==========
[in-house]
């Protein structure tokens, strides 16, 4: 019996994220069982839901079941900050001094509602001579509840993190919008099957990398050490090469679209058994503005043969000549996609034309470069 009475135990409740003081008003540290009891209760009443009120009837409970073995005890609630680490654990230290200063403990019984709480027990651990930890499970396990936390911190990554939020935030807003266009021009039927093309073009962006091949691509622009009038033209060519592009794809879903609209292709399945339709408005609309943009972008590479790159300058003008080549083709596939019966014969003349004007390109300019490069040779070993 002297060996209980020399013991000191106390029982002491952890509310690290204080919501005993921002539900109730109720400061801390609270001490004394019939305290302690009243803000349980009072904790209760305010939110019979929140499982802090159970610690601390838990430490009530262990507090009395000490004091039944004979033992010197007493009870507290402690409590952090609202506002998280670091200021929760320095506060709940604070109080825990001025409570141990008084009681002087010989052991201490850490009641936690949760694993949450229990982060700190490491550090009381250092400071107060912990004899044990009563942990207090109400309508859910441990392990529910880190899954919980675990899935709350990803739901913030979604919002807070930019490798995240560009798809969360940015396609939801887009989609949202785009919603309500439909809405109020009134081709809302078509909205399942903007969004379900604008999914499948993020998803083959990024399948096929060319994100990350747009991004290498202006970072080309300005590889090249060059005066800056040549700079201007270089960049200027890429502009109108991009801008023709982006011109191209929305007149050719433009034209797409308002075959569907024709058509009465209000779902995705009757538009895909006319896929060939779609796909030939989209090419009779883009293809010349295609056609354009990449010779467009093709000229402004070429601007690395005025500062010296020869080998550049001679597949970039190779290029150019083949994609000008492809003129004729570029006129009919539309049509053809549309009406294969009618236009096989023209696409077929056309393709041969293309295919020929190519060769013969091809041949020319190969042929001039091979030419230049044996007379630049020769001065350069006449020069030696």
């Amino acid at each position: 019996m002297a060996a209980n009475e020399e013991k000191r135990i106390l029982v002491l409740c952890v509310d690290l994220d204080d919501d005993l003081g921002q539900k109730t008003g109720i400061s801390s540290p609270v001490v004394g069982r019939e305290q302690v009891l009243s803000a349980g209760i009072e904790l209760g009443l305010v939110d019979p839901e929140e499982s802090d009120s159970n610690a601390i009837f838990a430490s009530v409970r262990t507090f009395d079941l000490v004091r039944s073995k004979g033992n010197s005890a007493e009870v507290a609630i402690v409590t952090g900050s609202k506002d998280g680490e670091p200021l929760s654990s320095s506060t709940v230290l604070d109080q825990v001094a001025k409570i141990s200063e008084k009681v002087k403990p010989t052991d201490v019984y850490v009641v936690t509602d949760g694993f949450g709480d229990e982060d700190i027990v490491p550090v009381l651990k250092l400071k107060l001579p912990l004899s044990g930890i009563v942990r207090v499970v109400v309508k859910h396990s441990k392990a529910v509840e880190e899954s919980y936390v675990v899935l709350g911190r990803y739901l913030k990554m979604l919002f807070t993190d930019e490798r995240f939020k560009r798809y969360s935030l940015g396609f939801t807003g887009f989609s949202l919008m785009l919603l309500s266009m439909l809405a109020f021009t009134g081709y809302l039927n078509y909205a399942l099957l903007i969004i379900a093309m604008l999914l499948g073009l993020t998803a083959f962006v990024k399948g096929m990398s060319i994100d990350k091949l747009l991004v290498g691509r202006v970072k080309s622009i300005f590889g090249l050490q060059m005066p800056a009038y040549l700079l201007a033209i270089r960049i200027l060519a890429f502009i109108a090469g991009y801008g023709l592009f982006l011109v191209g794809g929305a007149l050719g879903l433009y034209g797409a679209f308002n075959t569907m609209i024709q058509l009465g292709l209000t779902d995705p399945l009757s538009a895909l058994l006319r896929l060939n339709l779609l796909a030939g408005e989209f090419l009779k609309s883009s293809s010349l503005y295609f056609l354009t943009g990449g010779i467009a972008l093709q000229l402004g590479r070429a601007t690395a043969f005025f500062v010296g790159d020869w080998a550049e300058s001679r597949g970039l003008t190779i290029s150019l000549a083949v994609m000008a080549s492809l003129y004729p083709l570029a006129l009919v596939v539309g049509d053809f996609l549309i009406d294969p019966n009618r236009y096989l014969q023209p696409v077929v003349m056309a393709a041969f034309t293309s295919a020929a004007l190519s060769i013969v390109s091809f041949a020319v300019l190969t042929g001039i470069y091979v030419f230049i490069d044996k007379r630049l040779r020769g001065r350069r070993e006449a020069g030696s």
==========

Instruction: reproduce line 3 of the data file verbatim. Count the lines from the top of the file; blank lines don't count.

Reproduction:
């Amino acid at each position: 019996m002297a060996a209980n009475e020399e013991k000191r135990i106390l029982v002491l409740c952890v509310d690290l994220d204080d919501d005993l003081g921002q539900k109730t008003g109720i400061s801390s540290p609270v001490v004394g069982r019939e305290q302690v009891l009243s803000a349980g209760i009072e904790l209760g009443l305010v939110d019979p839901e929140e499982s802090d009120s159970n610690a601390i009837f838990a430490s009530v409970r262990t507090f009395d079941l000490v004091r039944s073995k004979g033992n010197s005890a007493e009870v507290a609630i402690v409590t952090g900050s609202k506002d998280g680490e670091p200021l929760s654990s320095s506060t709940v230290l604070d109080q825990v001094a001025k409570i141990s200063e008084k009681v002087k403990p010989t052991d201490v019984y850490v009641v936690t509602d949760g694993f949450g709480d229990e982060d700190i027990v490491p550090v009381l651990k250092l400071k107060l001579p912990l004899s044990g930890i009563v942990r207090v499970v109400v309508k859910h396990s441990k392990a529910v509840e880190e899954s919980y936390v675990v899935l709350g911190r990803y739901l913030k990554m979604l919002f807070t993190d930019e490798r995240f939020k560009r798809y969360s935030l940015g396609f939801t807003g887009f989609s949202l919008m785009l919603l309500s266009m439909l809405a109020f021009t009134g081709y809302l039927n078509y909205a399942l099957l903007i969004i379900a093309m604008l999914l499948g073009l993020t998803a083959f962006v990024k399948g096929m990398s060319i994100d990350k091949l747009l991004v290498g691509r202006v970072k080309s622009i300005f590889g090249l050490q060059m005066p800056a009038y040549l700079l201007a033209i270089r960049i200027l060519a890429f502009i109108a090469g991009y801008g023709l592009f982006l011109v191209g794809g929305a007149l050719g879903l433009y034209g797409a679209f308002n075959t569907m609209i024709q058509l009465g292709l209000t779902d995705p399945l009757s538009a895909l058994l006319r896929l060939n339709l779609l796909a030939g408005e989209f090419l009779k609309s883009s293809s010349l503005y295609f056609l354009t943009g990449g010779i467009a972008l093709q000229l402004g590479r070429a601007t690395a043969f005025f500062v010296g790159d020869w080998a550049e300058s001679r597949g970039l003008t190779i290029s150019l000549a083949v994609m000008a080549s492809l003129y004729p083709l570029a006129l009919v596939v539309g049509d053809f996609l549309i009406d294969p019966n009618r236009y096989l014969q023209p696409v077929v003349m056309a393709a041969f034309t293309s295919a020929a004007l190519s060769i013969v390109s091809f041949a020319v300019l190969t042929g001039i470069y091979v030419f230049i490069d044996k007379r630049l040779r020769g001065r350069r070993e006449a020069g030696s």